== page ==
PAN Europe v. College voor de toelating van gewasbeschermingsmiddelen en biociden

C-308/22 ; C-309-22 ; C-310/22
May 10, 2022
Not judged
European Union, Luxembourg

Environmental NGOs
Pesticide Action Network Europe (PAN Europe)
Dutch Committee for the Authorization of Plant Protection Products and Biocides
Maarten Baneke

Preliminary question
Fludioxonil, Sulfoxaflor, Closer, Difenoconazole, Dagonis, Pitcher, Fungicide, Insecticid
The Dutch government's method for approving pesticide products is in question: PAN Europe is calling for authorizations to be reviewed and updated in the light of the latest scientific knowledge and discoveries.
Justice Court of European Union of Luxembourg, European Union
No description

On May 3, 2022, the Court of Appeal for Administrative Litigation in Economic Matters ("College van Beroep voor Het Bedrijfsleven") decided to refer three questions to the Court of Justice of the European Union for a preliminary ruling in the context of a litigation concerning the renewal of marketing authorizations for three plant protection products based on fludioxonil (Pitcher), difenoconazole and fluxapyroxad (Dagonis), and sulfoxaflor (Closer). They relate to the division of competences of the authorities involved in the authorisation of plant protection products, under Regulation No 1107/2009, in particular, in relation to the questions whether and how the most recent scientific and technical knowledge should be taken into consideration in that authorisation process.

Indeed, PAN Europe accuses the Dutch Committee for the Authorization of Plant Protection Products and Biocides (College voor de toelating van gewasbeschermingsmiddelen en biociden or "CTGB"), in charge of the pesticide approval process, of adopting deliberately outdated and unsuitable assessment methods, whereas the use of more up-to-date methods shows that several of the authorized products are in fact above European thresholds for the acceptability of risks to health and the environment.

More specifically, with regard to fludioxonil and difenoconazole, PAN Europe complains that the CTGB failed to take into account recent scientific studies demonstrating the endocrine-disrupting nature of these two substances during the registration renewal process. PAN Europe argues that European regulations, insofar as they require member states to take into account "the current state of scientific and technical knowledge", and in particular the possible "endocrine disrupting effects that may be harmful to humans", mean that the national approval process must be updated in line with new scientific discoveries. In concrete terms, this implies that even when a substance has been authorized, a new discovery of potentially harmful effects on human health or the environment must result in an updated review of the substance's toxicity and, ultimately, of its registration. In the case of sulfoxaflor, PAN Europe considers that the CTGB did not use the most recent documentation on the product's harmful effects on bees.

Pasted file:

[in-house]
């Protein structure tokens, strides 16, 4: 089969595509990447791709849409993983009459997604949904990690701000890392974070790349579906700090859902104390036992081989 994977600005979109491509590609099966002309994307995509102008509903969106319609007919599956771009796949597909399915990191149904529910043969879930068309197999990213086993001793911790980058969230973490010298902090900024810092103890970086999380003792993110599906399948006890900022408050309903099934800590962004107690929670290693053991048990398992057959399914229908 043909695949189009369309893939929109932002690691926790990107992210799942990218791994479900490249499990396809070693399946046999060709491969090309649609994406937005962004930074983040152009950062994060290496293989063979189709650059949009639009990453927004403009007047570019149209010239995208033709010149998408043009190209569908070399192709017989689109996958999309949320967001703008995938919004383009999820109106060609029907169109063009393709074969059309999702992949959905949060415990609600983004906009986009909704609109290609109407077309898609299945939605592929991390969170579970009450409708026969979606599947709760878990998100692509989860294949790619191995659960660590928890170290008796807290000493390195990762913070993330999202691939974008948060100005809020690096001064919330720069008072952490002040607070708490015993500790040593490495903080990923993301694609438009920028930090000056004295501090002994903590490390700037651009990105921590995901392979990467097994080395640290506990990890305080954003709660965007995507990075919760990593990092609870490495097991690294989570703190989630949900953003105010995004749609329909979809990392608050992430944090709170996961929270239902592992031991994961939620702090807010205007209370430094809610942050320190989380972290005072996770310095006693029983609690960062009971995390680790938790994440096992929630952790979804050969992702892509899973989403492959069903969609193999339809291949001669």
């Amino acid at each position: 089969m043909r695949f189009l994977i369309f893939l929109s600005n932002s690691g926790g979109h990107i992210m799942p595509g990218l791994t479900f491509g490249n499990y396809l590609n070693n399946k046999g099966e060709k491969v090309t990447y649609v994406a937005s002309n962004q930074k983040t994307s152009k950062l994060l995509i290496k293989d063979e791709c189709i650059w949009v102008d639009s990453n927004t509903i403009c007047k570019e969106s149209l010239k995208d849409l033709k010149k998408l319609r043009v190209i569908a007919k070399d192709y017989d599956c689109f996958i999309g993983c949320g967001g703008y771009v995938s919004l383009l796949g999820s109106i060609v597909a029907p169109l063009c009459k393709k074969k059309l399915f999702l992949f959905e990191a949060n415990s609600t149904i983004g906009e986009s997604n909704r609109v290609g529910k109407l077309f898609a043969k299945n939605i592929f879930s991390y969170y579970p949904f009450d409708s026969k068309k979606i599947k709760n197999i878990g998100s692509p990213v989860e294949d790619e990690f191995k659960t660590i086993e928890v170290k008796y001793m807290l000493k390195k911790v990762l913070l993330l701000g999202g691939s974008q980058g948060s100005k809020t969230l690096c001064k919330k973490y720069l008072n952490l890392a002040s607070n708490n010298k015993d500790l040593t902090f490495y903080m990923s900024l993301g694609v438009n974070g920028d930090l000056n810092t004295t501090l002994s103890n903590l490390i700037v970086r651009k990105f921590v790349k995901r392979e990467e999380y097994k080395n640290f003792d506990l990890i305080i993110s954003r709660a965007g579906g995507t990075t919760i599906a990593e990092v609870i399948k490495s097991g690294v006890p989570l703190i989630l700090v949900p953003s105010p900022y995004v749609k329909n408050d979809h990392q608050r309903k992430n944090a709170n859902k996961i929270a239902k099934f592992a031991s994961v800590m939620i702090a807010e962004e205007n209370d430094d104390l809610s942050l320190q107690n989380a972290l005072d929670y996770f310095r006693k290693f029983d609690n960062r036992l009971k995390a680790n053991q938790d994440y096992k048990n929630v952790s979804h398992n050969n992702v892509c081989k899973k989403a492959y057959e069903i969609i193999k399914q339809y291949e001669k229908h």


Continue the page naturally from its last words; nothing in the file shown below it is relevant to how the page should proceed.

In her opinion dated September 28, 2023, the Advocate General at the CJEU, Leila Medina, ruled in favor of the applicant association. She adopted the following positions:

On the one hand, she recalls that a member state may if it considers, in the light of "developments in scientific and technical knowledge", that a pesticide, with an active substance authorized by the European Union (EU), is harmful to human health or the environment, refuse to register a product containing this substance, or modify or withdraw a previously granted registration. In doing so, member states are not limited to the guidance documents provided by the EU, and may refer to any current and relevant scientific source.

Thus, in assessing an application for registration of a plant protection product, "a Member State must take account of all current (i.e. most recent), relevant and reliable scientific and technical knowledge, irrespective of the source or document from which it is derived". This implies that a Member State may deviate from the assessment carried out by the EU or by the rapporteur Member State of the zone to decide, on the basis of relevant documentation, that a product is sufficiently harmful not to be registered.

On the other hand, relying on the Blaise ruling handed down by the CJEU (C-616/17), according to which "it is incumbent on the competent authorities, in particular, to take account of the most reliable scientific data available and the most recent results of international research", the Advocate General holds that a plant protection product can only be approved if, according to the current state of scientific and technical knowledge, it has no harmful effect on health and the environment.
This means that the scientific knowledge taken into account in assessing the effects of the substance must be the most recent available. This interpretation is in line with the precautionary principle enshrined at European level.

The Advocate General also argues that the registration of a product by national authorities is not a direct continuation of the Commission's authorization of the active substance, so that the Commission's authorization does not automatically translate into the registration of all products containing the active substance at national level.

While the CJEU is not bound by the Advocate General's conclusions, they nonetheless point to an encouraging trend for the forthcoming decision.